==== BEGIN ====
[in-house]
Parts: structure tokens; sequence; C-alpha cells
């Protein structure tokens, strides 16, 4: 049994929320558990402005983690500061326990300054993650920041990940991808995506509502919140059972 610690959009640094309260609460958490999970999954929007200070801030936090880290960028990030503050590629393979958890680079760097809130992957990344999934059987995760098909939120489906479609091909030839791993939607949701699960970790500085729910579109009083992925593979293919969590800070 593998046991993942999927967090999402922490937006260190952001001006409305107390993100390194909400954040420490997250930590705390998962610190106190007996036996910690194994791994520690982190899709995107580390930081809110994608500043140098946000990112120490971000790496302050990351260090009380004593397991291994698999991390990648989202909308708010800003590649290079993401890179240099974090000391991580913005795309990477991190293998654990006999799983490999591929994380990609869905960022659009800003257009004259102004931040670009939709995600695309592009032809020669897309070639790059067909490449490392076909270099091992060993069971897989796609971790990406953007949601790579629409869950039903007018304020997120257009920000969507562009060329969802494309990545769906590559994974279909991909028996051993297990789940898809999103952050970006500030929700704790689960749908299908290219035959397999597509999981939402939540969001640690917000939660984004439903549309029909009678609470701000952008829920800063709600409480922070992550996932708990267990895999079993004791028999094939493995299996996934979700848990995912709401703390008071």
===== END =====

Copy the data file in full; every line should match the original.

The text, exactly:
[in-house]
Parts: structure tokens; sequence; C-alpha cells
């Protein structure tokens, strides 16, 4: 049994929320558990402005983690500061326990300054993650920041990940991808995506509502919140059972 610690959009640094309260609460958490999970999954929007200070801030936090880290960028990030503050590629393979958890680079760097809130992957990344999934059987995760098909939120489906479609091909030839791993939607949701699960970790500085729910579109009083992925593979293919969590800070 593998046991993942999927967090999402922490937006260190952001001006409305107390993100390194909400954040420490997250930590705390998962610190106190007996036996910690194994791994520690982190899709995107580390930081809110994608500043140098946000990112120490971000790496302050990351260090009380004593397991291994698999991390990648989202909308708010800003590649290079993401890179240099974090000391991580913005795309990477991190293998654990006999799983490999591929994380990609869905960022659009800003257009004259102004931040670009939709995600695309592009032809020669897309070639790059067909490449490392076909270099091992060993069971897989796609971790990406953007949601790579629409869950039903007018304020997120257009920000969507562009060329969802494309990545769906590559994974279909991909028996051993297990789940898809999103952050970006500030929700704790689960749908299908290219035959397999597509999981939402939540969001640690917000939660984004439903549309029909009678609470701000952008829920800063709600409480922070992550996932708990267990895999079993004791028999094939493995299996996934979700848990995912709401703390008071």